Lance-Corporal Samuel Frickleton; 3rd Battalion, N.Z. Rifle Brigade, 1st NZEF; 7 July 1917; Messines, Belgium; 2 August 1918.

http://www.teara.govt.nz/en/1966/victoria-cross/3

Samuel Frickleton

Frickleton was born in Slamannan, Stirlingshire, Scotland. He immigrated to New Zealand in 1908, and worked as a coal-miner in Blackball in the South Island. At the onset of the First World War, Frickleton and his four brothers joined the New Zealand Expeditionary Force, and all fought at Gallipoli in 1915. After the battle, Frickleton was invalided home from Gallipoli and subsequently discharged as medically unfit for active service. Having recovered, he re-enlisted in 1916, and was posted to France as a lance-corporal in the 3rd Battalion, New Zealand Rifle Brigade.

Frickleton was awarded a Victoria Cross of his action on 7 June 1917 at Messines, Belgium. The citation notes that "[a]lthough slightly wounded, Lance Corporal Frickleton dashed forward at the head of his section, rushed through a barrage and personally destroyed with bombs an enemy machine gun and crew, which were causing heavy casualties. He then attacked the second gun, killing the whole of the crew of twelve. By the destruction of these two guns he undoubtedly saved his own and other units from very severe casualties and his magnificent courage and gallantry ensured the capture of the objective."

Frickleton was severely wounded later in the war, and was evacuated to England. After the war, he remained in the Army. He retired with the rank of Captain in 1927, when he joined the Territorial Force.

Frickleton married in 1921, and one child, a son, was born in 1928.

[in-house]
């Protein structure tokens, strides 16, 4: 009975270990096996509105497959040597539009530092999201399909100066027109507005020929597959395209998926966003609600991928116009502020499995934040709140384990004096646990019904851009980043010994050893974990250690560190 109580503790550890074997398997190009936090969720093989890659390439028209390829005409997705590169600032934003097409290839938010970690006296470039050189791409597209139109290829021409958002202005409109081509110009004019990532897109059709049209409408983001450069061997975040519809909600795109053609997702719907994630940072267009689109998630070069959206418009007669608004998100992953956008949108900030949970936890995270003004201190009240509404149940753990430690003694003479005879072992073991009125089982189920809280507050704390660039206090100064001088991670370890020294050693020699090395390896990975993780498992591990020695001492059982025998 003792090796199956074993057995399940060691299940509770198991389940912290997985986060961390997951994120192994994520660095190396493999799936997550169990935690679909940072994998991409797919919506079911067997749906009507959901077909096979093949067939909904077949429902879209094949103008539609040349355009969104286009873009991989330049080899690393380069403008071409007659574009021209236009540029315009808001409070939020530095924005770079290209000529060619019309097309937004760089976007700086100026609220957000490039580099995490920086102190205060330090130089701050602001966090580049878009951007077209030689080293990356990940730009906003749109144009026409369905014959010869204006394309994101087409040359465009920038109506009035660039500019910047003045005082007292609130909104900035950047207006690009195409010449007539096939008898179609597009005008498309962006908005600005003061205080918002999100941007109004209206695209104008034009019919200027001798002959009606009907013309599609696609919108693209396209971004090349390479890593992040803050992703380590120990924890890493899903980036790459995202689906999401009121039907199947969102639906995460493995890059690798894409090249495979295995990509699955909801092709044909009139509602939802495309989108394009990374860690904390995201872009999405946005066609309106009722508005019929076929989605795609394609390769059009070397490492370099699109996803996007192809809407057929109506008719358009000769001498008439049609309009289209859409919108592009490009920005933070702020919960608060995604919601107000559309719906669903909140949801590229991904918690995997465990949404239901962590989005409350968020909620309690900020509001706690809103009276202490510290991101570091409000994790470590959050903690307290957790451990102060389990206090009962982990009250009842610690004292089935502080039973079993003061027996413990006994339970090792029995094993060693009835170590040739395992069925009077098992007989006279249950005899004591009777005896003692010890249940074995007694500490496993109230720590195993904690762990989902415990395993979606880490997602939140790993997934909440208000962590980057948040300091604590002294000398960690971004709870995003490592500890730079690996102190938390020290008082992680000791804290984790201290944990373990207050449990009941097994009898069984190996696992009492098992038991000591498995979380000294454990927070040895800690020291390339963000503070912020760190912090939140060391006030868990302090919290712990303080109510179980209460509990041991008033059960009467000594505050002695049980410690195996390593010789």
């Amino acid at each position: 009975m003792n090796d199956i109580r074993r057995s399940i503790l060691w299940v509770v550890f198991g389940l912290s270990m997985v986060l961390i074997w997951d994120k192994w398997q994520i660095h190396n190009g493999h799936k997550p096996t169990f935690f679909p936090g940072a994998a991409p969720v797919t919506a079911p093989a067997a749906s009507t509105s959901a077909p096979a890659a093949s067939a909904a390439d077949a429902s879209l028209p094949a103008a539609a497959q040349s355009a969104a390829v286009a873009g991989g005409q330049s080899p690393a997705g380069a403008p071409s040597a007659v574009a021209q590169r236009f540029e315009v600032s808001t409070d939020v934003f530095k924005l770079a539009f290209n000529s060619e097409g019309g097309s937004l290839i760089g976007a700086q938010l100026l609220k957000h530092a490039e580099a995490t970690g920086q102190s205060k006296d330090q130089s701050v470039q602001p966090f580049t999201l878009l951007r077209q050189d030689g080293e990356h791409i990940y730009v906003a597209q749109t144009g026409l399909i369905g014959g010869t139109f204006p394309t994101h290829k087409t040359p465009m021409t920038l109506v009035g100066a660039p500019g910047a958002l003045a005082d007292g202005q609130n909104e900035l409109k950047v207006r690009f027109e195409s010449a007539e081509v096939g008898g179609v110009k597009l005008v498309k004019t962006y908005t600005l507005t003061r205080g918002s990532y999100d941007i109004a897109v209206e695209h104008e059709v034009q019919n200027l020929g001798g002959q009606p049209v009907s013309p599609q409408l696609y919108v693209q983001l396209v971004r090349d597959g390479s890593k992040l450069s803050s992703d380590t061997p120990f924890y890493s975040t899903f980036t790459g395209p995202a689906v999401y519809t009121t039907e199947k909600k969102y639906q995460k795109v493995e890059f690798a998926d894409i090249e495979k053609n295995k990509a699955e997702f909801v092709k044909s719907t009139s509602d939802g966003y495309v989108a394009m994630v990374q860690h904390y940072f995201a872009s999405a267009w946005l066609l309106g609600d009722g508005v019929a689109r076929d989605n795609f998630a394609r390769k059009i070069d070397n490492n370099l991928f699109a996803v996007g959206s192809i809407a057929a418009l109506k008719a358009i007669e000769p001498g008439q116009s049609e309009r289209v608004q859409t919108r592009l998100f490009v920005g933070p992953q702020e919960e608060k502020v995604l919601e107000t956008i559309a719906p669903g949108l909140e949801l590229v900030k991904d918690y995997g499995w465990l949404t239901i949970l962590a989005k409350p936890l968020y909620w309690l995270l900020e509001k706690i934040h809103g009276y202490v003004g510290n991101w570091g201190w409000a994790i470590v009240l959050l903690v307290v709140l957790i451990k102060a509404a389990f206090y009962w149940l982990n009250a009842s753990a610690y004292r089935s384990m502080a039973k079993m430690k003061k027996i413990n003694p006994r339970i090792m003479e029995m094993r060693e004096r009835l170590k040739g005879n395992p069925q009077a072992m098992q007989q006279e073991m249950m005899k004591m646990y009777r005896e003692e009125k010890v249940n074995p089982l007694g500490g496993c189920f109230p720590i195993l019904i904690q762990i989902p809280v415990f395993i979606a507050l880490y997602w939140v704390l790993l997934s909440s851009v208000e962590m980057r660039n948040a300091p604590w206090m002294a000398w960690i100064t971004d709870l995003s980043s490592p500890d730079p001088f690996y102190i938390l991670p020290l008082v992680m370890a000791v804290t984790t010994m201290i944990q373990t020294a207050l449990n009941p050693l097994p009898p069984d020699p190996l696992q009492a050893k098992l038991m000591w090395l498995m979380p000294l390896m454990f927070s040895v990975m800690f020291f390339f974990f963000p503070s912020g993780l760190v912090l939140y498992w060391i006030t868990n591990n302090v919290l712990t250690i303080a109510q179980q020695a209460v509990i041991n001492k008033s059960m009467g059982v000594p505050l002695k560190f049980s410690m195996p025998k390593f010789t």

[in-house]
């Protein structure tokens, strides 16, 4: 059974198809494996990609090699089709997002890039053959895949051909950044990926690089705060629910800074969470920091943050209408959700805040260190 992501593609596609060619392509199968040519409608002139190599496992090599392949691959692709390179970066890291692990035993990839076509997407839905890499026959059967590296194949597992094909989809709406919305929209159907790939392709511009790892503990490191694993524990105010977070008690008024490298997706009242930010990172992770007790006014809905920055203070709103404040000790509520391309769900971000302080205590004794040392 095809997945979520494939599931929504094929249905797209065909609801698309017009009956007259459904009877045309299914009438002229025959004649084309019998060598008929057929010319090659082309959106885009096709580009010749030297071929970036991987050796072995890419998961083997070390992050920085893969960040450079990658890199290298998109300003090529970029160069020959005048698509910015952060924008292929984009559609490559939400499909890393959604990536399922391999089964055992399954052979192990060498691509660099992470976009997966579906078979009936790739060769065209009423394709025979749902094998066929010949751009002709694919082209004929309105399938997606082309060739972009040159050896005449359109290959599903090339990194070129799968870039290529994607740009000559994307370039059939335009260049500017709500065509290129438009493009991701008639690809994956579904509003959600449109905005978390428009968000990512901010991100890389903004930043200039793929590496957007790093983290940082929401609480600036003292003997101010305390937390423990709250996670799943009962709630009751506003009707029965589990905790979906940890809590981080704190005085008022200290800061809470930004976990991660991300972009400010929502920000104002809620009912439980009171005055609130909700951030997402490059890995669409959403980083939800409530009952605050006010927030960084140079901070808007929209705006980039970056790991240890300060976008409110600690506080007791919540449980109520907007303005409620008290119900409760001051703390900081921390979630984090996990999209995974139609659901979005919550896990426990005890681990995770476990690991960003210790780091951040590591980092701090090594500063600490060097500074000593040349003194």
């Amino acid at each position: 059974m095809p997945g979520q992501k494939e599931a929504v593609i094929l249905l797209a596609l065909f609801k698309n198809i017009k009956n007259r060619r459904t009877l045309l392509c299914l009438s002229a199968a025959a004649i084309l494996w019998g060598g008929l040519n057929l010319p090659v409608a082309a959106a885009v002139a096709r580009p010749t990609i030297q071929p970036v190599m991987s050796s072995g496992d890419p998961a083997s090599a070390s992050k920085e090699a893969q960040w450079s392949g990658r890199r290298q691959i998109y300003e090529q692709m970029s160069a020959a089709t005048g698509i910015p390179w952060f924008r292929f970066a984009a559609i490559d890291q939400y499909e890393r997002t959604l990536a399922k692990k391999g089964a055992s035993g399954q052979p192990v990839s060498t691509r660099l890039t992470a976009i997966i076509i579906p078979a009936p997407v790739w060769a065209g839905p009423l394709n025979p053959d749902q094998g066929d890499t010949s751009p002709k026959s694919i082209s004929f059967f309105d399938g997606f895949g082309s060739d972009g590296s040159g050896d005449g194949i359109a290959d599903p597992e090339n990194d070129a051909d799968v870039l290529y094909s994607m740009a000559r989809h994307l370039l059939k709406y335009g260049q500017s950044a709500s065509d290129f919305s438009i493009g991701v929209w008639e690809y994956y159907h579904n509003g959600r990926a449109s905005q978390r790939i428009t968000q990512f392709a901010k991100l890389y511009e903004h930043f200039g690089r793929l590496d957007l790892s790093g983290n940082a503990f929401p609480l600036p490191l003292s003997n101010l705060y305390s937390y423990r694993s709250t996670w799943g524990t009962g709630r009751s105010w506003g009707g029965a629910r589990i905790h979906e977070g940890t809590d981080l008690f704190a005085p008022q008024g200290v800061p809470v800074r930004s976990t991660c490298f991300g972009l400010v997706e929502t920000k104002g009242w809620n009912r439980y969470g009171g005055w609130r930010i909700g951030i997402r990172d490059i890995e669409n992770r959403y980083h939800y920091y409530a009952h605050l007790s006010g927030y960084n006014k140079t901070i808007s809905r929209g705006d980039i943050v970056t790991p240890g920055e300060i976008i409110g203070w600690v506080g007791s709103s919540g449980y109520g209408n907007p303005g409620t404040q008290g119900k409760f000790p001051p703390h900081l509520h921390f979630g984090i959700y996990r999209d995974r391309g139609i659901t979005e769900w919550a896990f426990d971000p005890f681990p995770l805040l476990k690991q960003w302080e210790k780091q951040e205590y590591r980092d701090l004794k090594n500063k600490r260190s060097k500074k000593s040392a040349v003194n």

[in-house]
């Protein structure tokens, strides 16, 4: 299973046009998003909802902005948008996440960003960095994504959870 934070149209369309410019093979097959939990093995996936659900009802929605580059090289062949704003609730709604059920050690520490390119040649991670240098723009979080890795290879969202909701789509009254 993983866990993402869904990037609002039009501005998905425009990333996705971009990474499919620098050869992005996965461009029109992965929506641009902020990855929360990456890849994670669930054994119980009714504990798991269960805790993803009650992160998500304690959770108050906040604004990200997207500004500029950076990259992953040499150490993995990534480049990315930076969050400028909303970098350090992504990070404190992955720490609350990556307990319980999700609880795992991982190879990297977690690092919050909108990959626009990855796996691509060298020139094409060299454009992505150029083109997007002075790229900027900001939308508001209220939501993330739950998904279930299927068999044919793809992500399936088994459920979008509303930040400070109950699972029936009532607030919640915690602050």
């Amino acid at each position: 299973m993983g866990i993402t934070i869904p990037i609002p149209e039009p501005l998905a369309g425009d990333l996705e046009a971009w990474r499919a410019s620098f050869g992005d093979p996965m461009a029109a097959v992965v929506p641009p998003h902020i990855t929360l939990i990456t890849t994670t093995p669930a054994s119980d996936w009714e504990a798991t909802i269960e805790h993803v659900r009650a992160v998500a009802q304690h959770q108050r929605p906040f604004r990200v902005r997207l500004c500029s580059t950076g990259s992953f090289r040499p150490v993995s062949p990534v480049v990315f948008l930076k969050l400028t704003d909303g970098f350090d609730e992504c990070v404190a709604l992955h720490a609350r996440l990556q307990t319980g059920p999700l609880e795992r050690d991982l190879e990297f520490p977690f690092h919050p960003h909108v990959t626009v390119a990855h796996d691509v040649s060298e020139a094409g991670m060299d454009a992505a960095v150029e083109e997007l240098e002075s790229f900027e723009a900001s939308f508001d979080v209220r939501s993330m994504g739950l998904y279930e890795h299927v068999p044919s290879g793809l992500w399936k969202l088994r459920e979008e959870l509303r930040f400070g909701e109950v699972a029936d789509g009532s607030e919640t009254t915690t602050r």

Frickleton died in 1971 in Wellington, New Zealand at the age of 80. His grave is in Taita Serviceman's Cemetery, Naenae, New Zealand (Plot 1188, with headstone). In June 2007, a plaque commemorating his bravery was unveiled at the Messines Ridge British Cemetery.

His Victoria Cross was on display at the QEII Army Memorial Museum, Waiouru, New Zealand, when it was one of nine Victoria Crosses that were among a hundred medals stolen from the museum in December 2007. On 16 February 2008 New Zealand Police announced all the medals had been recovered.

http://en.wikipedia.org/wiki/Samuel_Frickleton
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BerichtGeplaatst: 08 Jul 2011 11:05    Onderwerp: Reageer met quote

hartverscheurend:

War Dairy Entry: July 7th 1916
Very heavy rain this morning. I met De Lisle at Mesnil Station at 10am to find some new brigade head qrs. No one can get to our present ones except in fear of their lives. The hd qrs themselves are all right except that they are too small, but every approach is incessantly shelled. He wanted us to go into a house in Mesnil near the station, a spot that is always shelled, but he eventually allowed us to establish them in a bank to the W of the village. They were shelling the station while we were waiting for him close by. We then went on round the trenches, and I got wet to the skin.

They started shelling Thiepval Wood before 6am and went on putting them in till after 10am, metal was flying everywhere. Sometime during this, they turned the 49th Divn out of the small bit of the German system of trenches they still held in front of the wood. Thank heaven I don’t live in the wood but can sit and watch it across the stream.

All sorts of people looked in today. We are being relieved tomorrow by the 86th Bde and are going back for a rest (10 days with luck).

One of our aeroplanes fell in Aveluy Wood this morning about 500 yds behind this spot, it was flying very low at the time, I did not see it.

Lees verder op:
(c) http://somme95.blogspot.com/2011_07_03_archive.html